Author Topic: Neighbors Petition to Stop Bronze Star Recipient From Building a Home in Their Area, and You Won’t Believe Why  (Read 396 times)

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Offline Rapunzel

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Neighbors Petition to Stop Bronze Star Recipient From Building a Home in Their Area, and You Won’t Believe Why
Sep. 27, 2013 8:32am Liz Klimas

A two-time recipient of the bronze star who served two tours in Afghanistan, where as a result of combat he lost hearing in one ear, might have felt some security for his wife and three children when he found out they qualified for a Habitat for Humanity home in Illinois.

But U.S. Army Sgt. Brian Wood, who is still an active member of the National Guard and works as a warehouse manager, is receiving less than a warm welcome from some his new neighbors as petitions have been filed against the construction of the house, the Peoria Journal Star reported.
sgt brian wood with family and rep aaron schock

Sgt. Brian Wood with his wife Julie and children and Rep. Aaron Schock when it was announced earlier this year they would receive a Habitat for Humanity home. (Photo via Peoria Journal Star)

The issue? That the Habitat for Humanity home would not fit in with the rest of the homes in Morton — more specifically, they’re worried the house would be made of wood, not brick.

Phil Luciano for the Journal Star reported Matt Sommer, a four year resident in the neighborhood, saying he saw a petition with about 10 signatures regarding the Habitat house.

“Do you realize, that it’s going to made of wood, not brick?” Sommer recalled of a woman about 75 years old saying when she knocked on his door.

    “It almost makes you feel you’re not welcome.” — Sgt. Wood

When Wood returned from Afghanistan, one of his major worries was a lack of affordable housing for his family. This is what led the 28-year-old father to Habitat, according to the Journal News. The veteran had to qualify for the home and is excited to get into the neighborhood, which is a suburb of Peoria.

“We were blessed to get to go to Morton. We know it’s wonderful community,” he told the Journal News.

When he learned about the petition against the wood home, Wood said he and his wife were surprised and “really hurt.”

“It almost makes you feel you’re not welcome,” he told the newspaper.

Lea Anne Schmidgall, executive director of the local Habitat for Humanity chapter, told Luciano with the Journal Star that neighbors were too quick to jump to conclusions, noting that the charity makes sure the houses it builds fit in with surrounding homes.

“If we have to add brick, we’ll do it,” Schmidgall said.

Construction of the home is set to begin in the spring.

Congressman Aaron Schock (R-IL) announced in July that he would be the Master Building Sponsor for the project, meaning he would assume financial responsibility for it.

“It’s a tremendous honor for me to sponsor the Veteran Build home for Sergeant Brian and Julie Wood. The Wood family is the embodiment of a generation who stood up in response to the attacks on September 11, 2001,” Schock said in a statement at the time.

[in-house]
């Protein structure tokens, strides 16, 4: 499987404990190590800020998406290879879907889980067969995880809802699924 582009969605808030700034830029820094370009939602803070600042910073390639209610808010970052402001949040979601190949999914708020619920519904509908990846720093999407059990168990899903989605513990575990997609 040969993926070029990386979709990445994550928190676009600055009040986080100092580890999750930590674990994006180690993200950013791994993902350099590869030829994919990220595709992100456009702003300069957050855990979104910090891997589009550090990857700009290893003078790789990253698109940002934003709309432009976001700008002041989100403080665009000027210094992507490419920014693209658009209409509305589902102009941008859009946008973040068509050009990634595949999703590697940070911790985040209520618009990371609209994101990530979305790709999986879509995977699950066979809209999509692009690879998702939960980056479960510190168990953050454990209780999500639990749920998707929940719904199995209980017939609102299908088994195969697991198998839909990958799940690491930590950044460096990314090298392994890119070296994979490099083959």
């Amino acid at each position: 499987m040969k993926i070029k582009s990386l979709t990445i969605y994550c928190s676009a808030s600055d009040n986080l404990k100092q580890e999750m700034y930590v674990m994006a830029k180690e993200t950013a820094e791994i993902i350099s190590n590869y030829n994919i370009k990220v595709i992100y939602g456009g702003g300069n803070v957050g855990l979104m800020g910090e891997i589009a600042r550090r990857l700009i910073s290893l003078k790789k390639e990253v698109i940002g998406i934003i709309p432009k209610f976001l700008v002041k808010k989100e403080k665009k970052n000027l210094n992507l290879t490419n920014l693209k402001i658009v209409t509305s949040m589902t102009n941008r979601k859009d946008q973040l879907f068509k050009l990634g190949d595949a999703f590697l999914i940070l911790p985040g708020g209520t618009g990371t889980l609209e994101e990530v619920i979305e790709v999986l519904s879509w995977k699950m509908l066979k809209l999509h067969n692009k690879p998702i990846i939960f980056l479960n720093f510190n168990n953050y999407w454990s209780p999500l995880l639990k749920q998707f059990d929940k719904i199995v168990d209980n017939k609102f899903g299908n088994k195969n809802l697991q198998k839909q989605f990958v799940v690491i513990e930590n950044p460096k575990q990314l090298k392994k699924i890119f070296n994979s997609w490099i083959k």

“Brian’s exemplary military service speaks for itself and includes two Bronze Stars. As a military spouse, Julie answered the call of duty alongside her husband serving as the unwavering foundation for their family and raising their three children while Brian was deployed,” he continued. “The Wood family has sacrificed immensely over the last decade in service to our country. This Habitat home is a small token from myself and a very grateful community for what the Wood family has done for all of us.”

“The time is now near at hand which must probably determine, whether Americans are to be, Freemen, or Slaves.” G Washington July 2, 1776

Offline happyg

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Snobs! I would never move to an area that has a neighbor group who dictates how you live or what you live in. I understand not wanting shacks, but matching houses? Ridiculous!

Offline raml

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As long as the home fits in the neighborhood like Habitat for humanity says I don't see what their beef is about. I understand what the neighbors are worried about housing isn't cheap and you don't want your property values to go down. People put their life saving into a home and do want to protect it that is why home owners associations came about. I have lived in areas where you were required to have a certain number of sq ft and the outside design had to be OK'D by a panel or even a person and I see no problem with that either. A person has the option of living in areas that do have restrictions which I prefer or to building or buying elsewhere this is still a free country. Even when we bought acreage in the country and built a custom home the people we bought from had put a private rd in and required a home of at least 2000sq ft ours was 3600 sq ft plus they required that he ok our house design. He was just a farmer that gave his kids property to build on and he built a home to retire in too and wanted the area to keep it's value. We did make a good bit of money on this home due to how he  put in the restrictions. He was a great neighbor too even though we were all suppose to keep the private road up he had construction equipment and did it himself and wouldn't let us give him any money for it so we were always doing little favors and giving him small gifts to show our appreciation. He also plowed our driveways in the winter we had a snow blower and finally gave it to my dad since the neighbor would laugh at Rob as he used it and just plow the 375 ft long driveway in minutes.

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